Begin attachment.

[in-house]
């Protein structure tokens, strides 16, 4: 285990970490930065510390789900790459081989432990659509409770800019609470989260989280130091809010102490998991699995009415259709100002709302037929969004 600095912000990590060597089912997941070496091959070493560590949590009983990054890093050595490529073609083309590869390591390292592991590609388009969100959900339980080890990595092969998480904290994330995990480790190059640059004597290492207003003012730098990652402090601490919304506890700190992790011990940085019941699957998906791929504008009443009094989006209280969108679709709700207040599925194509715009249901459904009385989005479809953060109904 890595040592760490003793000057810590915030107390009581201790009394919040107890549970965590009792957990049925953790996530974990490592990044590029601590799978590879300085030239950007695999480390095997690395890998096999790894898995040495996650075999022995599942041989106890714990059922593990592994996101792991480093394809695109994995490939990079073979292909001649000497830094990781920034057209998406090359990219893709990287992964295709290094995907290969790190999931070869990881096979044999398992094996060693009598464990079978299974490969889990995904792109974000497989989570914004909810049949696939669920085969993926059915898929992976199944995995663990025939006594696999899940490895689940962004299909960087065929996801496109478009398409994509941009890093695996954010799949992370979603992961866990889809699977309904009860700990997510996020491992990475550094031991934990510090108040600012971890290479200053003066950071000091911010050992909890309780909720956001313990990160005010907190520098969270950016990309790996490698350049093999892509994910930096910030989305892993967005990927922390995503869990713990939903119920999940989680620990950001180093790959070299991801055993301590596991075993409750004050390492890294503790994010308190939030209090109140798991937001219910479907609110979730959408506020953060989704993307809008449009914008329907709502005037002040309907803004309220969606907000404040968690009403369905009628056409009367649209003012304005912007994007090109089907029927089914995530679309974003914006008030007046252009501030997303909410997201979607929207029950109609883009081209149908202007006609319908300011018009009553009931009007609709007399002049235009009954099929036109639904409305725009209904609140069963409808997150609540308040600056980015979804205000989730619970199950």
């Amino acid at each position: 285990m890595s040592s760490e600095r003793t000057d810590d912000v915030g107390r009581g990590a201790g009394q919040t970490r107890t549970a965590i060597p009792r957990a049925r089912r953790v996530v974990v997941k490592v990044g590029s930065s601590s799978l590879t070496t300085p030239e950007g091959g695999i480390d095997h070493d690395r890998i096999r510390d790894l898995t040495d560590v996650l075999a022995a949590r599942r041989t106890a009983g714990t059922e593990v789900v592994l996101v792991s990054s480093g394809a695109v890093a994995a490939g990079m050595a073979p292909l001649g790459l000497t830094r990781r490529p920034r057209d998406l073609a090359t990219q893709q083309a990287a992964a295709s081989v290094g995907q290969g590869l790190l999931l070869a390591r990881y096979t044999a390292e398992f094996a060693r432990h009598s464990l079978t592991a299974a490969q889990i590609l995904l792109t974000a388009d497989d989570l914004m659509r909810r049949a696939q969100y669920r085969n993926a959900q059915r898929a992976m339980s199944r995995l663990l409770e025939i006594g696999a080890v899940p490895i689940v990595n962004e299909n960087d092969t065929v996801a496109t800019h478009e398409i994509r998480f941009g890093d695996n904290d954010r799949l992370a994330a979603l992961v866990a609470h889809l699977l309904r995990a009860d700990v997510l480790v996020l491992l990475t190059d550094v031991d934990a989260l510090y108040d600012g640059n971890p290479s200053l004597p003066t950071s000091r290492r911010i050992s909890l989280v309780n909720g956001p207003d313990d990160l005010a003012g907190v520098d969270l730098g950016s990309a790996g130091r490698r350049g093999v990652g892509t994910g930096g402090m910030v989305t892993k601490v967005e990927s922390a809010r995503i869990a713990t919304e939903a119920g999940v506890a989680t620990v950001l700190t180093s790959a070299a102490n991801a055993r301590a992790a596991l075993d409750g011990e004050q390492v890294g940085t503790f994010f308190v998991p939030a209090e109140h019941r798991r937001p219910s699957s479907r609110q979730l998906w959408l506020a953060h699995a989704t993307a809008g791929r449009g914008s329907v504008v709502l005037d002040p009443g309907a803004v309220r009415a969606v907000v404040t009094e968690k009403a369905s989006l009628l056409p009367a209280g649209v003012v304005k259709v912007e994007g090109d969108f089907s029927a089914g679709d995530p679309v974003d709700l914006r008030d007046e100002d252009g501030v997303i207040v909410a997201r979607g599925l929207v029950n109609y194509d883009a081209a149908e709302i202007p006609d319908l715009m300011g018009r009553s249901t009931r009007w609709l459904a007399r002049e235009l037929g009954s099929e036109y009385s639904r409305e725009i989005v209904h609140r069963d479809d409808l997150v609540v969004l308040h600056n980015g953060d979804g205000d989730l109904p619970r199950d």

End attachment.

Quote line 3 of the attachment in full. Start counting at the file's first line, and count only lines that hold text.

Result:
């Amino acid at each position: 285990m890595s040592s760490e600095r003793t000057d810590d912000v915030g107390r009581g990590a201790g009394q919040t970490r107890t549970a965590i060597p009792r957990a049925r089912r953790v996530v974990v997941k490592v990044g590029s930065s601590s799978l590879t070496t300085p030239e950007g091959g695999i480390d095997h070493d690395r890998i096999r510390d790894l898995t040495d560590v996650l075999a022995a949590r599942r041989t106890a009983g714990t059922e593990v789900v592994l996101v792991s990054s480093g394809a695109v890093a994995a490939g990079m050595a073979p292909l001649g790459l000497t830094r990781r490529p920034r057209d998406l073609a090359t990219q893709q083309a990287a992964a295709s081989v290094g995907q290969g590869l790190l999931l070869a390591r990881y096979t044999a390292e398992f094996a060693r432990h009598s464990l079978t592991a299974a490969q889990i590609l995904l792109t974000a388009d497989d989570l914004m659509r909810r049949a696939q969100y669920r085969n993926a959900q059915r898929a992976m339980s199944r995995l663990l409770e025939i006594g696999a080890v899940p490895i689940v990595n962004e299909n960087d092969t065929v996801a496109t800019h478009e398409i994509r998480f941009g890093d695996n904290d954010r799949l992370a994330a979603l992961v866990a609470h889809l699977l309904r995990a009860d700990v997510l480790v996020l491992l990475t190059d550094v031991d934990a989260l510090y108040d600012g640059n971890p290479s200053l004597p003066t950071s000091r290492r911010i050992s909890l989280v309780n909720g956001p207003d313990d990160l005010a003012g907190v520098d969270l730098g950016s990309a790996g130091r490698r350049g093999v990652g892509t994910g930096g402090m910030v989305t892993k601490v967005e990927s922390a809010r995503i869990a713990t919304e939903a119920g999940v506890a989680t620990v950001l700190t180093s790959a070299a102490n991801a055993r301590a992790a596991l075993d409750g011990e004050q390492v890294g940085t503790f994010f308190v998991p939030a209090e109140h019941r798991r937001p219910s699957s479907r609110q979730l998906w959408l506020a953060h699995a989704t993307a809008g791929r449009g914008s329907v504008v709502l005037d002040p009443g309907a803004v309220r009415a969606v907000v404040t009094e968690k009403a369905s989006l009628l056409p009367a209280g649209v003012v304005k259709v912007e994007g090109d969108f089907s029927a089914g679709d995530p679309v974003d709700l914006r008030d007046e100002d252009g501030v997303i207040v909410a997201r979607g599925l929207v029950n109609y194509d883009a081209a149908e709302i202007p006609d319908l715009m300011g018009r009553s249901t009931r009007w609709l459904a007399r002049e235009l037929g009954s099929e036109y009385s639904r409305e725009i989005v209904h609140r069963d479809d409808l997150v609540v969004l308040h600056n980015g953060d979804g205000d989730l109904p619970r199950d």